let x = Observable(20)
// You can use the value property ...
let y1 = x.value + 22
// ... or a postfix operator ...
let  y2 = x^ + 22
/// ... which has the advantage of easy chaining
let y3 = obj.property^.whatever^.sthElse^
/// ... you can also use ^= instead of <- for consistency with the postfix ^

For value types (such as structs or tuples) you can also observe their mutations:
Since Observable is a struct, ramsay in example above gets mutated too. This means, you could observe ramsay as well.

struct Person {
    let first: String
    var last: String
    var full: String { get { return "\(first) \(last)" } }
}

var ramsay = Observable(Person(first: "Ramsay", last: "Snow"))
// x += { ... } is the same as x.afterChange += { ... }
ramsay += { println("\($0.full) is now \($1.full)") }
ramsay.value.last = "Bolton"

You can remove observers by keeping the subscription object:

var x = Observable(0)    
let subscr = x.afterChange += { (_,_) in println("changed") }
// ...
x.afterChange -= subscr
// without operators: x.afterChange.remove(subscr)

Invalidating it:

var x = Observable(0)    
let subscr = x.afterChange += { (_,_) in println("changed") }
// ...
subscr.invalidate() // will be removed next time event fires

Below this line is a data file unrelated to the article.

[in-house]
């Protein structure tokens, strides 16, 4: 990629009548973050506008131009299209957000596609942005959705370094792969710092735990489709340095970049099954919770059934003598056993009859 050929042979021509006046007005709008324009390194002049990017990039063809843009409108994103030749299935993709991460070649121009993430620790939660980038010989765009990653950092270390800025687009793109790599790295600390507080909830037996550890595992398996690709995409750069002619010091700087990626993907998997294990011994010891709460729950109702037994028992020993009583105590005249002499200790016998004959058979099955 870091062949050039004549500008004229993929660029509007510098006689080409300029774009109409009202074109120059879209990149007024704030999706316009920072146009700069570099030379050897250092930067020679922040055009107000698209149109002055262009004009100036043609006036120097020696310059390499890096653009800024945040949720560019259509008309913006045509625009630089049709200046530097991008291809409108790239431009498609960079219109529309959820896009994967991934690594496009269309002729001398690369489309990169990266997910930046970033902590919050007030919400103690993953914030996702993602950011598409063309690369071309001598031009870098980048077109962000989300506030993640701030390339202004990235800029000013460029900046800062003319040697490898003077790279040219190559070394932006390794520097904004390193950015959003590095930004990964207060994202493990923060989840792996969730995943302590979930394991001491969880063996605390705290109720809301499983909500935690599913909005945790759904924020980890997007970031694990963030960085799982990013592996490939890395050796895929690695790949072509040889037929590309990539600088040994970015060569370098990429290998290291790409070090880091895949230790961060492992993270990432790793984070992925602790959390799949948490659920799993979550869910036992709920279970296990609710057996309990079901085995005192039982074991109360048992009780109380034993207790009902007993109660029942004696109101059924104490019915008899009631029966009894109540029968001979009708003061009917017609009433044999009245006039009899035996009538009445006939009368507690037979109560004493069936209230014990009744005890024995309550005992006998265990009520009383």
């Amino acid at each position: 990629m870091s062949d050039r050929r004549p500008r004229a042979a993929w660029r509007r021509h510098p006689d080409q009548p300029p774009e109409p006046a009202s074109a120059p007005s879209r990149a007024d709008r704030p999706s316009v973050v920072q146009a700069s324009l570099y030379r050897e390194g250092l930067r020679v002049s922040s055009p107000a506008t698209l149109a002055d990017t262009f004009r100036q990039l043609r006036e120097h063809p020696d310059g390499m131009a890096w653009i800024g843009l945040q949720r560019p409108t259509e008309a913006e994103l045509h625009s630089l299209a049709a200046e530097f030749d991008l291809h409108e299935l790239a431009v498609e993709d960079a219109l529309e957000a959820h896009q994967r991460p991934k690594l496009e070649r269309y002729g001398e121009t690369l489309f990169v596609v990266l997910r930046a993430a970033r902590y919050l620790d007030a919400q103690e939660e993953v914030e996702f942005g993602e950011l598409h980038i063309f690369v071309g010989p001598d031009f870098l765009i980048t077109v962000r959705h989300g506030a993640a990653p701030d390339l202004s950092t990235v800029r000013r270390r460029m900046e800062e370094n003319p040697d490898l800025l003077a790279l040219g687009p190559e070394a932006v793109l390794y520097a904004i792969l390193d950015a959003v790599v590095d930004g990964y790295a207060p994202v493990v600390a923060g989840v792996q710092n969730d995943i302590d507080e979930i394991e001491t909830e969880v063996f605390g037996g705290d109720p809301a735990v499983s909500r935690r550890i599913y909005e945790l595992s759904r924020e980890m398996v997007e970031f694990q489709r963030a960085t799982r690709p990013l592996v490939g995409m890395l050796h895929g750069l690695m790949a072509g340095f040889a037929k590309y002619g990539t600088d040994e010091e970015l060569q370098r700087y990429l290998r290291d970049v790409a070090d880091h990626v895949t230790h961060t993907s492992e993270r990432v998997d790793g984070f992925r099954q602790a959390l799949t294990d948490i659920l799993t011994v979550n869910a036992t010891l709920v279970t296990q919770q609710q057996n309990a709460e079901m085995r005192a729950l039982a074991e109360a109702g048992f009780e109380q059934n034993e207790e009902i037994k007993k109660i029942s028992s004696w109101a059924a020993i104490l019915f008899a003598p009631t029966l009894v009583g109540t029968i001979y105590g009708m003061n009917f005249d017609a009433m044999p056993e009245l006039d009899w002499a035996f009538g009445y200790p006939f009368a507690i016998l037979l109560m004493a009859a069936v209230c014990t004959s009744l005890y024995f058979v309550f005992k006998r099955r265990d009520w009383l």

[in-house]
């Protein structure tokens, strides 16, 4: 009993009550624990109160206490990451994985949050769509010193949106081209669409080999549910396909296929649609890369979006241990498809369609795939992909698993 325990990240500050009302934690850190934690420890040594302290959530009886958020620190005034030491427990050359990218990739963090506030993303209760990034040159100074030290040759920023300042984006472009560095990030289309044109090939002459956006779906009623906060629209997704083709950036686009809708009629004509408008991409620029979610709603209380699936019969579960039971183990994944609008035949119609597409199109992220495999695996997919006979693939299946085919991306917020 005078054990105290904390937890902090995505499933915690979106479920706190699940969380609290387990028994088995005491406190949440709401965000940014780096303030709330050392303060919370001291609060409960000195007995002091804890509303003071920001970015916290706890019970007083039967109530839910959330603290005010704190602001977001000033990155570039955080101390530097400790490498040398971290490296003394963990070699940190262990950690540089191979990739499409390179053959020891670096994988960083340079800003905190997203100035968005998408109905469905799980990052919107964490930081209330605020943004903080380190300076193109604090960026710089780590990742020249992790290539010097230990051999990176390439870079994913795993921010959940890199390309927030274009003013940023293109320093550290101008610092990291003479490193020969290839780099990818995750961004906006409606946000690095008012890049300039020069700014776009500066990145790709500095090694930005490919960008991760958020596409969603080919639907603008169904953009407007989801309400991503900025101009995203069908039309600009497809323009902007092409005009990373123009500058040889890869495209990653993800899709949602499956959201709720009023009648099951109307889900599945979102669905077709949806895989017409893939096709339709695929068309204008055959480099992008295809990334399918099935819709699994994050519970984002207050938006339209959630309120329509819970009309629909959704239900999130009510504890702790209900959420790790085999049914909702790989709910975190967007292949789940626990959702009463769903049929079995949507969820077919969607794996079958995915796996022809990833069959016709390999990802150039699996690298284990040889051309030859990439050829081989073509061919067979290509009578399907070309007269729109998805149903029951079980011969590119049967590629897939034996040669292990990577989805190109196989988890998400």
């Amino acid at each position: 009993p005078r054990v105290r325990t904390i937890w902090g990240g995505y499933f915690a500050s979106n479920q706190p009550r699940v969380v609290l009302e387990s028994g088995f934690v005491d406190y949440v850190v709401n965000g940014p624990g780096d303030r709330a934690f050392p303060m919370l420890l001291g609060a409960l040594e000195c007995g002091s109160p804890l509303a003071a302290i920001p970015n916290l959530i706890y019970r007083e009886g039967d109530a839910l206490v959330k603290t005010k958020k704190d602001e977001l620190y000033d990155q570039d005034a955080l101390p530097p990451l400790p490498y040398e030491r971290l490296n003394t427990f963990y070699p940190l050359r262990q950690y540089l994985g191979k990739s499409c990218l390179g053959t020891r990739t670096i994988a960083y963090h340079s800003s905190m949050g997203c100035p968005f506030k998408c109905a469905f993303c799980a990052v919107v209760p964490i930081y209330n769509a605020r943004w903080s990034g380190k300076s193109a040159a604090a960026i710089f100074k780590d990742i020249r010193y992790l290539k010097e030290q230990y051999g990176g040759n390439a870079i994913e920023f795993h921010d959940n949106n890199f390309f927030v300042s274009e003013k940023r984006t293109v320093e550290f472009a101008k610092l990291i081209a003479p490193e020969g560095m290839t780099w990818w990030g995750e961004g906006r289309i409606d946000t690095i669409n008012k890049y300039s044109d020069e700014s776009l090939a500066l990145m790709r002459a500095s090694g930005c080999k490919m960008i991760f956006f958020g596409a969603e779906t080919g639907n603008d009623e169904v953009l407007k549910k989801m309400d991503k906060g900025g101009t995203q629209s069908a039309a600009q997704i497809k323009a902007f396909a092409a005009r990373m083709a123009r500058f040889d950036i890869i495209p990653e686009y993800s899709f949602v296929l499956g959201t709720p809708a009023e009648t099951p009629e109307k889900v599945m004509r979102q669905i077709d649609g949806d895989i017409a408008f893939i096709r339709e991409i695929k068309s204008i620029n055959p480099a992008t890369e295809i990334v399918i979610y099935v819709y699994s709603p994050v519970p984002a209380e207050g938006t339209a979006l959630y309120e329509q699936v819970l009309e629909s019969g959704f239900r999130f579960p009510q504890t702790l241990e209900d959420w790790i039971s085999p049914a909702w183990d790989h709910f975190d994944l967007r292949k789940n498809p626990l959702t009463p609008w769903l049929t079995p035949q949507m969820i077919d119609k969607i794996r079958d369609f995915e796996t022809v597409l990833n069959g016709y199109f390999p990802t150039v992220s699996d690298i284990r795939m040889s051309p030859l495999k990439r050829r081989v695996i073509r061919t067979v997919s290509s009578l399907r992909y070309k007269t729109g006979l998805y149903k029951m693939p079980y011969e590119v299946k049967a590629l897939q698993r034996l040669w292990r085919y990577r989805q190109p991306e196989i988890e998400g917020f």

Or tie the subscription to object lifetime:

var x = Observable(0)        
for _ in 0..1 {
    let o = NSObject() // in real-world this would probably be self
    x.afterChange.add(owner: o) { (oV, nV) in println("\(oV) -> \(nV)") }
    x <- 42 // handler called
} // o deallocated, handler invalidated
x <- -1 // handler not called

You can also chain observables (observe "key paths"):

class Person {
    let firstName: String
    var lastName: Observable<String>
    var friend: Observable<Person?> = Observable(nil)
	// init(...) { ... }
}

let me = Person()
var myFriendsName : String? = nil

// we want to observe my current friend last name
// and get notified with name when the friend or the name changes
chain(me.friend).to{$0?.lastName}.afterChange += { (_, newName) in
	myFriendsName = newName
}

// alternatively, we can do the same with '/' operator
(me.friend / {$0?.lastName}).afterChange += { (_, newName) in
	myFriendsName = newName
}

Event<T> is a simple struct allowing you to define subscribable events. Observable<T> uses EventReference<ValueChange<T>> for afterChange and beforeChange.

class SomeClass {
 	// defining an event someone might be interested in
 	var somethingChanged = Event<String>()
 
 	// ...
 
 	func doSomething() {
 		// ...
 		// fire the event and notify all observers
 		somethingChanged.notify("Hello!")
 		// ...
 	}
}

var obj = SomeClass()

// subscribe to an event
obj.somethingChanged += { println($0) }

obj.doSomething()

More examples can be found in tests in ObservableTests.swift

Advanced

If you require observables as reference types, you can use either ObservableProxy which is a reference type in between your code and the real Observable value type. You can also use ObservableReference which is a ObservableProxy to an Observable that it holds on a property.

Same is true for Event, there is EventReference as well. Actually, Observable uses EventReference instead of Event, otherwise some use cases would be difficult to implement. This means, that if you want to unshare events and subscriptions you need to call observable.unshare(removeSubscriptions:).